GUIN: So, are you doing…you mentioned the original series of podcasts. Are you following those up in any kind of way? Do you have plans to do more work with either podcasts or other forms of social media related to heritage preservation?
MOYER: We recently did a big project with the local veterans museum for World War II veterans, and we did podcasts associated with that, actual interviews with some of the vets there. There are lots of things that are always being worked on. We’ve not been able to do as much as we’ve liked to because of different issues associated with the museum there, and just as we were talking about before, curators who are stuck in the days of “we need to have a wall, and we need to have the glass behind it” and that’s all we can do. And sometimes that creates a roadblock, but there’s always stuff in the works and there are many many plans in the future on this…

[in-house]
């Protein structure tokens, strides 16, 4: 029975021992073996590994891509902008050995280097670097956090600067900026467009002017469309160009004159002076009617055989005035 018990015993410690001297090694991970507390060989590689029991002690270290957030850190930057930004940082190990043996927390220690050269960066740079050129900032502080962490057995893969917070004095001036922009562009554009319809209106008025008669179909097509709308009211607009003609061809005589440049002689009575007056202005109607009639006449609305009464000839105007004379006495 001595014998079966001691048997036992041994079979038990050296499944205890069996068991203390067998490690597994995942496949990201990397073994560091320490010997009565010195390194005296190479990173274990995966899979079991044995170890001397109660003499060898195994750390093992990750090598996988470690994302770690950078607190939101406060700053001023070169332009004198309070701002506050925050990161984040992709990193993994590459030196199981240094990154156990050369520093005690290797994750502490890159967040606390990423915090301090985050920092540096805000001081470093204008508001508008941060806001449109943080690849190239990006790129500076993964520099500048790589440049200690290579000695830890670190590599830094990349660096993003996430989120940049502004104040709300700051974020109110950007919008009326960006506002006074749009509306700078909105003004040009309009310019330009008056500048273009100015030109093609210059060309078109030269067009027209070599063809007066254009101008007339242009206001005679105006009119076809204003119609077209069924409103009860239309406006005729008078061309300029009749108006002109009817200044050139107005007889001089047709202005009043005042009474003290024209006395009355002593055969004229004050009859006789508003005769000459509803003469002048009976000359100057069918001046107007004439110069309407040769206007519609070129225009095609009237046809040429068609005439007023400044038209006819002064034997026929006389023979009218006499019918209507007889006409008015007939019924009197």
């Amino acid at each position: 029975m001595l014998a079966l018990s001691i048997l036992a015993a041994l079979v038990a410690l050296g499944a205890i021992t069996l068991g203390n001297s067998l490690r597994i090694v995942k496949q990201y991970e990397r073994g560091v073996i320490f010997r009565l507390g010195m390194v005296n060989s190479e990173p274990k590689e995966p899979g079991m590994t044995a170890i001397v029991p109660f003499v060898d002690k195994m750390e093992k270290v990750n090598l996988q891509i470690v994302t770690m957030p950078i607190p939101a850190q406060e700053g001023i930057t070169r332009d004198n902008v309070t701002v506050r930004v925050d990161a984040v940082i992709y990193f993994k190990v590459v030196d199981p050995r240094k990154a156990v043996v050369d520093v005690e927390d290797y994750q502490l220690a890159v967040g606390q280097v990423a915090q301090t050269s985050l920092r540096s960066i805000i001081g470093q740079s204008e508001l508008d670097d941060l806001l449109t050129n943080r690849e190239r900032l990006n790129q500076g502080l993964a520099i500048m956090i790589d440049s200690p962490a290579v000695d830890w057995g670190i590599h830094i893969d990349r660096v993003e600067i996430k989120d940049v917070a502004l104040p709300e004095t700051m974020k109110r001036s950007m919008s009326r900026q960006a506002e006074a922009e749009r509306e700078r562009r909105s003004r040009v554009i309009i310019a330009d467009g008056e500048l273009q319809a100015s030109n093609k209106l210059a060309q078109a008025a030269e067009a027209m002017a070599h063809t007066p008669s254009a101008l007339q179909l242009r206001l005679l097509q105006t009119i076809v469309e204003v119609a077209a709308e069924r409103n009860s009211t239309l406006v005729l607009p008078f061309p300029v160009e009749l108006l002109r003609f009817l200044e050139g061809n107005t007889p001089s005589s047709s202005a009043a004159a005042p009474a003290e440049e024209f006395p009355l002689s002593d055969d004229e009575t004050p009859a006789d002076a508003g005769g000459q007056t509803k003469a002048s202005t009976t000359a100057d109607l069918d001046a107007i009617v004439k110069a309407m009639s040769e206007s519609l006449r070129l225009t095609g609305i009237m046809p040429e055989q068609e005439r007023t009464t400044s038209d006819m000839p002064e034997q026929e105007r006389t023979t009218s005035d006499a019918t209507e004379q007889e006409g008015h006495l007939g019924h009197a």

GUIN: Now, Dave actually hosts several podcasts, including the WordCast, The Aimless Agenda Show, and the Best of the Net. Additionally, he is one of the few recipients of MITs Promise of the Future Award, which recognizes students for outstanding work and activism in the technology world.
Well, that’s it for this edition of Voices of the Past. If you are using the web to communicate heritage, we’d like to hear from you. Share your story with us by going to our Voices of the Past shownotes site. There, you can also find links to all of today’s stories. And, until next time, we’ll see you on-line.